Share to Facebook Share to Twitter Bookmark and Share
This record contains private information, which has been redacted from public viewing.
Record #: R2021-1302   
Type: Resolution Status: Introduced
Intro date: 11/17/2021 Current Controlling Legislative Body: Committee on Finance
Final action:
Title: Call for hearing(s) on impact of property tax distribution on commercial corridors and economic recovery
Sponsors: Reboyras, Ariel, Lopez, Raymond A., Tabares, Silvana, Napolitano, Anthony V., Cardona, Jr., Felix , Ramirez-Rosa, Carlos, Gardiner, James M.
Topic: CITY COUNCIL - Miscellaneous, - COMMITTEE/PUBLIC HEARINGS - Committee on Finance
Attachments: 1. R2021-1302.pdf

WHEREAS, Cook County Code assesses commercial property at 250% the rate of residential property; and
WHEREAS, As a result, businesses across Cook County pay a disproportionate share of property tax levies and heavily subsidize residential taxpayers; and
WHEREAS, In Chicago, commercial property represents 17 percent ofthe market value but 34 percent of the property tax base, according to data from the Cook County Assessor's Office and the Illinois Department of Revenue; and
WHEREAS, Data published by Cook County Treasurer Maria Pappas demonstrate that, beginning in 2015, the City of Chicago began rapidly increasing its property tax levy to meet its pension obligations, increasing the total annual levy roughly 30 percent by 2019; and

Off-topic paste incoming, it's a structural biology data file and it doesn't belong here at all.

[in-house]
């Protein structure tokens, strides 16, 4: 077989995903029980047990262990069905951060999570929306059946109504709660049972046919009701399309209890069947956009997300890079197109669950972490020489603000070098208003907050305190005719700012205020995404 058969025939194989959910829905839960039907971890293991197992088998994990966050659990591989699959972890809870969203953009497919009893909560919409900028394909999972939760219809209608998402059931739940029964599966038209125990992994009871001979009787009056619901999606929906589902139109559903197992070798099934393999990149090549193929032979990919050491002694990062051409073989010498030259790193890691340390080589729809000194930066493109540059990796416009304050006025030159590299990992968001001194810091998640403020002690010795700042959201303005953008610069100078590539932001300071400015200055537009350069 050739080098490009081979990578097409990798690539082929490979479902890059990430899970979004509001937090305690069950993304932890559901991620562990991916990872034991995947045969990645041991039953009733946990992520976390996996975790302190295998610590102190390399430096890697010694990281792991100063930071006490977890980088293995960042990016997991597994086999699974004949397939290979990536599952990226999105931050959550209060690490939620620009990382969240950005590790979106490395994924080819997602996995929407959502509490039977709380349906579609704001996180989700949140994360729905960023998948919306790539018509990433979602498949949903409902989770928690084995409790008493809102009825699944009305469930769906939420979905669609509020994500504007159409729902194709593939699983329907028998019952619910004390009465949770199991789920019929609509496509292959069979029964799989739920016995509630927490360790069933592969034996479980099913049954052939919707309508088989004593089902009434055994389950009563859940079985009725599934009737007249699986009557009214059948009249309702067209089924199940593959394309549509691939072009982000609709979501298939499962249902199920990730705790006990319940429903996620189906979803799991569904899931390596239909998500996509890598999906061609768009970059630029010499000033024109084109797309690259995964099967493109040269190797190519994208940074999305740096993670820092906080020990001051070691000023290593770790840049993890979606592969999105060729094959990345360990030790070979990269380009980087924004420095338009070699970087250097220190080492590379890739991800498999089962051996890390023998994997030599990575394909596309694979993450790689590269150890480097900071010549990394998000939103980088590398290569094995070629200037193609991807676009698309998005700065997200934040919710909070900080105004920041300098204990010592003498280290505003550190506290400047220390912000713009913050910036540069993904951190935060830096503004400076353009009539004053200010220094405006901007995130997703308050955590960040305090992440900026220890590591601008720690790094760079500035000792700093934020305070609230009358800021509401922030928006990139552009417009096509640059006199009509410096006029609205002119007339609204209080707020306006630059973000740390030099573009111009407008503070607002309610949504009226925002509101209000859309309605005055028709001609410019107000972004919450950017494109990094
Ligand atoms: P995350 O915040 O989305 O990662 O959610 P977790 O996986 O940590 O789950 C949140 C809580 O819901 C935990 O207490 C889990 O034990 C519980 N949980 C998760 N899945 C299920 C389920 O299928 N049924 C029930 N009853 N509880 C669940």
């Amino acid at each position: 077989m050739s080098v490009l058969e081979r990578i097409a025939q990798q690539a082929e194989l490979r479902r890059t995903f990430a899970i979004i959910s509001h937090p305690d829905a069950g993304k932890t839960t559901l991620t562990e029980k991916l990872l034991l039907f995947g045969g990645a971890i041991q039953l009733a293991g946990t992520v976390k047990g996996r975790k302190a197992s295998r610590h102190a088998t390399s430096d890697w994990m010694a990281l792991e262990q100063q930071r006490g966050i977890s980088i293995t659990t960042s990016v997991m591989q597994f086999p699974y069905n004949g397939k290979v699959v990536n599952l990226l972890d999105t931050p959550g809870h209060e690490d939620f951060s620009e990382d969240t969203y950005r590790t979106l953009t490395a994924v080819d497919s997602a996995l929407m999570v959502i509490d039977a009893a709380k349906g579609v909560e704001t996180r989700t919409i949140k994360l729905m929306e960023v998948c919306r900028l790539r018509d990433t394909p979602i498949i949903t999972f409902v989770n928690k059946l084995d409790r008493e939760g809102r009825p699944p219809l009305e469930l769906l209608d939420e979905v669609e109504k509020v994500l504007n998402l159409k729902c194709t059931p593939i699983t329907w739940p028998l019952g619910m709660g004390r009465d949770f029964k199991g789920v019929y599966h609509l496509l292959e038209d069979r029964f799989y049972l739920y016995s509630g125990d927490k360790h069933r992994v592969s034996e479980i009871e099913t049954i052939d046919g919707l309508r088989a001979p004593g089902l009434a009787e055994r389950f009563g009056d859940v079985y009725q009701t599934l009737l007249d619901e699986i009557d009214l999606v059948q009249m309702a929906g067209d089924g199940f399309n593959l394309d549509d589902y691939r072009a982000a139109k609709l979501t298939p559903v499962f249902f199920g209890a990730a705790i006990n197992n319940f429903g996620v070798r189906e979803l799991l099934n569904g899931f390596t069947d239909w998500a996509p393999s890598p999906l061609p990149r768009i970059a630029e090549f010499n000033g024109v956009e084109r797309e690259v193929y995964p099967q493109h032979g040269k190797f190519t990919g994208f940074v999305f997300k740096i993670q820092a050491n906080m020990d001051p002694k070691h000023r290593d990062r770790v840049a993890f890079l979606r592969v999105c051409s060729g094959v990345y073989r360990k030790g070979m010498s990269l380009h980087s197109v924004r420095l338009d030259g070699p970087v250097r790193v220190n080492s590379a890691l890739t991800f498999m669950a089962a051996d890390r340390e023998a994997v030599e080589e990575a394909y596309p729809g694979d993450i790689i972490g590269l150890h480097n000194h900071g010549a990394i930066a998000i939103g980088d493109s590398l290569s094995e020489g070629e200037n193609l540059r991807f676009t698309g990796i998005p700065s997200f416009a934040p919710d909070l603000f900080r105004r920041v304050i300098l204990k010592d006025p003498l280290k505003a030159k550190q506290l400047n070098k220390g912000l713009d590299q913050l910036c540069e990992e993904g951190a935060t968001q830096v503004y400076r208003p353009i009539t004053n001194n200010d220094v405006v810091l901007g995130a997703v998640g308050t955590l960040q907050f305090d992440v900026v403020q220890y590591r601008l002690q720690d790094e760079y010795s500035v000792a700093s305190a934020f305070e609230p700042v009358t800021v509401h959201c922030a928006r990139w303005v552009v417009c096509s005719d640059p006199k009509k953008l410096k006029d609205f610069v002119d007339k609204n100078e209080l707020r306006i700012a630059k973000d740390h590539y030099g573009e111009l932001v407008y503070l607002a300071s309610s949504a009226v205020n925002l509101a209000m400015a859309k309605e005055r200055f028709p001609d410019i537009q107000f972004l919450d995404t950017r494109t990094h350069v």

WHEREAS, The increase has also impacted commercial property disproportionately, with the median commercial property tax bill rising 36 percent from 2015 to 2019 to $9,659 and residential increasing 11 percent to $3,341; and
WHEREAS, A 2020 Lincoln Institute of Land Policy shows Chicago to have the 3rd highest commercial property tax rate and the 2nd highest commercial property tax bills in the country; and
WHEREAS, In 2020, Cook County Assessor Fritz Kaegi broke with industry assessment practices and created a "COVID-19 Adjustment" to reduce residential property tax assessments roughly 10% across the county; and
WHEREAS, Assessor Kaegi reduced residential property assessments at the outset of historic increases in residential home values. The Assessor reduced property values based on incorrect market assumptions and applied them to a valuation date that predated COVID's impact, engineering a deliberate shift of tax burden. This error deviated from assessment accuracy so seriously that the State multiplier increased 10.54%, more than it has in nearly 40 years; and
WHEREAS, Assessor Kaegi's COVID-19 Adjustment proved to be grossly inaccurate, and according to studies by the Training Research, Advocacy & Education Network and the...

Click here for full text